Government and institution measures in response to COVID-19.

Government and institution measures in response to COVID-19.

Return to homepage  |  Last updated: 28 April, 2020

General Information

The mitigation and prevention measures taken so far by the authorities amount to CFAF 10 billion (about $17 million or 0.1 percent of GDP). They are also considering more ambitious measures provided that they can garner financing from donors. With the support of the WHO and the World Bank, the authorities are preparing a broader prevention and mitigation plan to buy the necessary equipment; intensify surveillance, notably at points of entries; build capacity for case confirmation and follow-up; and organize quarantine and self-isolation protocols. The authorities have started discussions with donors to mobilize financing for the plan, which is preliminarily estimated to cost at least US$ 100 million or CFAF 60 billion (equivalent to 0.7 percent of GDP).

Economic stimulus measures

(e.g. loans, moratorium on debt repayments…)

Monetary policy 

  • The regional central bank (BCEAO) for the West-African Economic and Monetary Union (WAEMU) has taken preemptive steps to better satisfy banks’ demand for liquidity and mitigate the negative impact of the pandemic on economic activity.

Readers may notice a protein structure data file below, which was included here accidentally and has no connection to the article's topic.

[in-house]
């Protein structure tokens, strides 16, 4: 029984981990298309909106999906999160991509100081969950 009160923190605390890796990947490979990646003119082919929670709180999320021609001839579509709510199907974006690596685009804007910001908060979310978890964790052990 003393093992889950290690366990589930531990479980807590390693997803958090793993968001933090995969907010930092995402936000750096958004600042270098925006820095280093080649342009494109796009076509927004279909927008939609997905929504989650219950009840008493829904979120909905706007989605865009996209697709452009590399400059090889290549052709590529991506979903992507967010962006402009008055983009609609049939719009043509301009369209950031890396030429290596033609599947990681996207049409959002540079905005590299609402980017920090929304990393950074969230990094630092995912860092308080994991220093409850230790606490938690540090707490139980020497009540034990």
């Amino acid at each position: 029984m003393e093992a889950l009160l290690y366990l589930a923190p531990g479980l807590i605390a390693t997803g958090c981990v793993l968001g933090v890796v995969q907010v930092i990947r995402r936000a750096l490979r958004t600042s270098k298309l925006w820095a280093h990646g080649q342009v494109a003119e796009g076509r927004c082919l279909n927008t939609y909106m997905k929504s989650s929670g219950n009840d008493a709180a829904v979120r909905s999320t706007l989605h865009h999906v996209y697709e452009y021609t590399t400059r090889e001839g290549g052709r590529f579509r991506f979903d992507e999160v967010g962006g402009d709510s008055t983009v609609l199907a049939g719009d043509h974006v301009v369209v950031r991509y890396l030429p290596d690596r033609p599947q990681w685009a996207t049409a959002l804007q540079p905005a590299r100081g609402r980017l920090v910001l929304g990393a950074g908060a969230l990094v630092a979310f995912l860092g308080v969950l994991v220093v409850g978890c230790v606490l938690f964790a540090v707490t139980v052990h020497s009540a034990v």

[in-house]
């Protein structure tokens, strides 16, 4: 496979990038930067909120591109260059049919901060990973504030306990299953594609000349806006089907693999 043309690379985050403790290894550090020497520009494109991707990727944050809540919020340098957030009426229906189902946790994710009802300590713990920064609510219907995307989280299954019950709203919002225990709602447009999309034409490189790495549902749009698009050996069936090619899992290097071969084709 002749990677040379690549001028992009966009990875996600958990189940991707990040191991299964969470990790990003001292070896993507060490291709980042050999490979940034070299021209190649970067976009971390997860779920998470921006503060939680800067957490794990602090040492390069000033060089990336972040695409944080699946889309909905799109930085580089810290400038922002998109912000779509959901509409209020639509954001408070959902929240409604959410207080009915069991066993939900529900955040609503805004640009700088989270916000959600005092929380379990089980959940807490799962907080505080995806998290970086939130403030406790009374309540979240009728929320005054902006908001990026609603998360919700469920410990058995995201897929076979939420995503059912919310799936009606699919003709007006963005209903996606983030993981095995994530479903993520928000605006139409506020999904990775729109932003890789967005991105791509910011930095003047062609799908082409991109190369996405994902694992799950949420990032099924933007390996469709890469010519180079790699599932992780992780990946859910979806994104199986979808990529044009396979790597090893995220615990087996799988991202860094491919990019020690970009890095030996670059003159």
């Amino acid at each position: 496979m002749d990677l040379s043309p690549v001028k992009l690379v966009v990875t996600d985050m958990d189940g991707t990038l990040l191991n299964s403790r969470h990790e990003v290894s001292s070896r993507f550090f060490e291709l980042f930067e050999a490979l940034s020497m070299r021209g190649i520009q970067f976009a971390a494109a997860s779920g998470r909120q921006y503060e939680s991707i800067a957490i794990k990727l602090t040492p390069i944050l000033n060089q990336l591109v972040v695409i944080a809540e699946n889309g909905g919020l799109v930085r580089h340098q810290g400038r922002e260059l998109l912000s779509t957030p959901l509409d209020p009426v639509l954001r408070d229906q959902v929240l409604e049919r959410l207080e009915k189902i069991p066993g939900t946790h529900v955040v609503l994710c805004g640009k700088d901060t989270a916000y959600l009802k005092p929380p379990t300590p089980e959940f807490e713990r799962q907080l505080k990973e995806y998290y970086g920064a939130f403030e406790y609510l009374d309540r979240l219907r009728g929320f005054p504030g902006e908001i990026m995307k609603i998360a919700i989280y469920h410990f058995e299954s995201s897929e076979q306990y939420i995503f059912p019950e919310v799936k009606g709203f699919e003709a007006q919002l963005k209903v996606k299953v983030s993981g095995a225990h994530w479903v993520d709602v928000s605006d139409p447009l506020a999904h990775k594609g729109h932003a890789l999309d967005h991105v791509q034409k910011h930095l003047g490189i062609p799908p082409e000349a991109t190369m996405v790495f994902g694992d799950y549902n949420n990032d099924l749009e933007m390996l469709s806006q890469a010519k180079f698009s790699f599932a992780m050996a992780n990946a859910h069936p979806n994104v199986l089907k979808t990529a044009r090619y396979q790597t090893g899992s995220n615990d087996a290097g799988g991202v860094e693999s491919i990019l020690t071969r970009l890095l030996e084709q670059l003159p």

• The BCEAO first raised the liquidity made available to banks at its weekly and monthly auctions of March 23, allowing average refinancing rates to remain relatively close to the floor of the monetary policy corridor of 2.5 percent. This was followed, starting with the weekly refinancing auction of March 30, 2020, by the adoption of a full allotment strategy at a fixed rate of 2.5 percent thereby allowing banks to satisfy their liquidity needs fully at a lower rate.
  • As announced on March 21, 2020, the BCEAO has also:
    • extended the collateral framework to access central bank refinancing to include bank loans to prequalified 1,700 private companies;
    • set-up a framework inviting banks to accommodate demands from firms with Covid-19 related repayment difficulties to postpone for a 3 month renewable period debt service falling due, without the need to classify such postponed claims as NPL; and
    • introduced measures to promote the use of electronic payments. In addition, the BCEAO has announced the creation of a special 3-month refinancing window at a fixed rate of 2.5 percent for limited amounts of 3-month "COVID-19 T-Bills" to be issued by each WAEMU sovereign to help meet funding needs related to the current pandemic.

Other measures and sources

Main sources of information